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Cheshire occupies a boulder clay plain(pictured) which separates the hills of North Wales from the Peak District of Derbyshire. The county covers an area of 2,343 km2 (905 sq mi), with a high point of 559 m (1,834 ft) elevation. The estimated population is a little over one million, 19th highest in England, with a population density of around 450 people per km2.
The county was created in around 920, but the area has a long history of human occupation dating back to before the last Ice Age. Deva was a major Roman fort, and Cheshire played an important part in the Civil War. Predominantly rural, the county is historically famous for the production of Cheshire cheese, salt and silk. During the 19th century, towns in the north of the county were pioneers of the chemical industry, while Crewe became a major railway junction and engineering facility.
A Grade I listed building, the church has been called the "Cathedral of South Cheshire". It is considered by some to be one of the finest medieval churches in England. Raymond Richards describes it as "one of the great architectural treasures of Cheshire" and Alec Clifton-Taylor includes it in his list of "outstanding" English parish churches.
The output of Chester-based architect John Douglas (1830–1911) included a diverse collection of residential buildings. The majority of his works were in Cheshire and North Wales. His architectural styles were eclectic, but as he worked during the Gothic Revival period much of his output incorporates elements of the English Gothic style. He is probably best remembered for his incorporation of vernacular elements in his buildings, especially half-timbering, but also tile-hanging, pargeting, and decorative brickwork in diapering and tall chimney stacks.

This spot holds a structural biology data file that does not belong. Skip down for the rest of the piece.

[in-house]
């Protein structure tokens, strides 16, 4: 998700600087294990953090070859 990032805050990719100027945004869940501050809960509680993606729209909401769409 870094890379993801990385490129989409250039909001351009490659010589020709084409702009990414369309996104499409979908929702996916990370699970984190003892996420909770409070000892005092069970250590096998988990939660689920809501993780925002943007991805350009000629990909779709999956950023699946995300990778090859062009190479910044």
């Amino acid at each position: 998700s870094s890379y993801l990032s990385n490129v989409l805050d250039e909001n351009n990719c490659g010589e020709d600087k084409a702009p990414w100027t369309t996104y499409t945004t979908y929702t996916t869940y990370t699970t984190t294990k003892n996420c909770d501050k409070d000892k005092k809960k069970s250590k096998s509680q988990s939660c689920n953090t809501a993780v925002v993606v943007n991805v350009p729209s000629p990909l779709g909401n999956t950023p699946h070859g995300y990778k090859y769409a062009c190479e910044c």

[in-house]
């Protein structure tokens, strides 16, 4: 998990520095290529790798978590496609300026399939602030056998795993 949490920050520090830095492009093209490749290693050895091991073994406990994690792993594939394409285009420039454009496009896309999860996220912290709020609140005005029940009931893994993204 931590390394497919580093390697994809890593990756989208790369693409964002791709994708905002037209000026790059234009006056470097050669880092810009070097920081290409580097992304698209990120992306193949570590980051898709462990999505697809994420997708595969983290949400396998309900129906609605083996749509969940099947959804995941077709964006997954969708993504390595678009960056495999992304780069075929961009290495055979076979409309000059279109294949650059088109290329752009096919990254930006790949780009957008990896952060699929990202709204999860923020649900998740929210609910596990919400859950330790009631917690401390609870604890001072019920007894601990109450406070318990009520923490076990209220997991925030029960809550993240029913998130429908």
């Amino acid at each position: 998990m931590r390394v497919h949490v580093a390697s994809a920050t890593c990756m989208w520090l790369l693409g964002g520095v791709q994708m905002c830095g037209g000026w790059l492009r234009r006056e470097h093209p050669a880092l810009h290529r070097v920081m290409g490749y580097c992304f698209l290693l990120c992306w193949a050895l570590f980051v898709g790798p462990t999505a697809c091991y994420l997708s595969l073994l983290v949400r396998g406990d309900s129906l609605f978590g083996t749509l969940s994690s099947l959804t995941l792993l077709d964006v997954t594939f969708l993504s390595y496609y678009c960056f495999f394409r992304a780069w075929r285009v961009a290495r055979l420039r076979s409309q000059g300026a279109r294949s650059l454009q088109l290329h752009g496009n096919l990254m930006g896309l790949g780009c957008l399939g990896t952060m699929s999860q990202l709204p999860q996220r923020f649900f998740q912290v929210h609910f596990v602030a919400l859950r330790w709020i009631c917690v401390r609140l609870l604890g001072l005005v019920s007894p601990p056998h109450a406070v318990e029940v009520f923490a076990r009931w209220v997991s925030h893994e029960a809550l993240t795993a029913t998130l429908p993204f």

Douglas' new houses embraced a range of sizes and types, and included substantial country houses, such as Oakmere Hall, as well as terraces of houses built for speculation, such as 6–11 Grosvenor Park Road(pictured) and 1–11 and 13 Bath Street in Chester. He also designed many humbler projects, including farmhouses, cottages and workers' houses. Work carried out on grand houses included additions to Vale Royal Abbey. Other commissions included park entrance gates and a set of kennels.
Top: Map of modern Cheshire showing urban areas (grey) and the major road network. Chester (red) is the county town, and Warrington has the greatest population. Towns with more than 10,000 inhabitants in 2011 are highlighted; the size of dot gives a rough indication of the relative population. Wales and the adjacent English counties are shown in capitals.
Since his retirement, Agnew has become a leading voice of cricket on radio, as the BBC radio cricket correspondent and as a commentator on Test Match Special. He has also appeared on the AustralianGrandstand team. He is known for his humour and occasional innuendo. His notorious on-air "leg over" comment in 1991 has been voted "the greatest sporting commentary ever" in a BBC poll.
Northwich rests on Lower Keuper saliferous beds. The settlement – then called Condate, thought to mean "confluence" – has been known since the Roman era, when it was important as a river crossing and a source of salt, and the area has long been exploited for its salt pans. The town has had a market since at least 1535. From the 19th century, pumped water was used to extract salt as brine, leading to subsidence problems and the creation of flashes. Several buildings were designed to be lifted in the event of subsidence. Northwich has been involved in the chemical industry since 1874, when Brunner Mond, later part of ICI, started to manufacture soda ash in Winnington. The mines were stabilised in the early 2000s, and much of the industrial area has been reclaimed to form Northwich Woodlands. The Weaver Hall Museum documents the town's salt industry.
The huge yellow somethings went unnoticed at Goonhilly, they passed over Cape Canaveral without a blip, Woomera and Jodrell Bank looked straight through them – which was a pity because it was exactly the sort of thing they'd been looking for all these years. ... Miles above the surface of the planet the huge yellow somethings began to fan out. At Jodrell Bank, someone decided it was time for a nice relaxing cup of tea.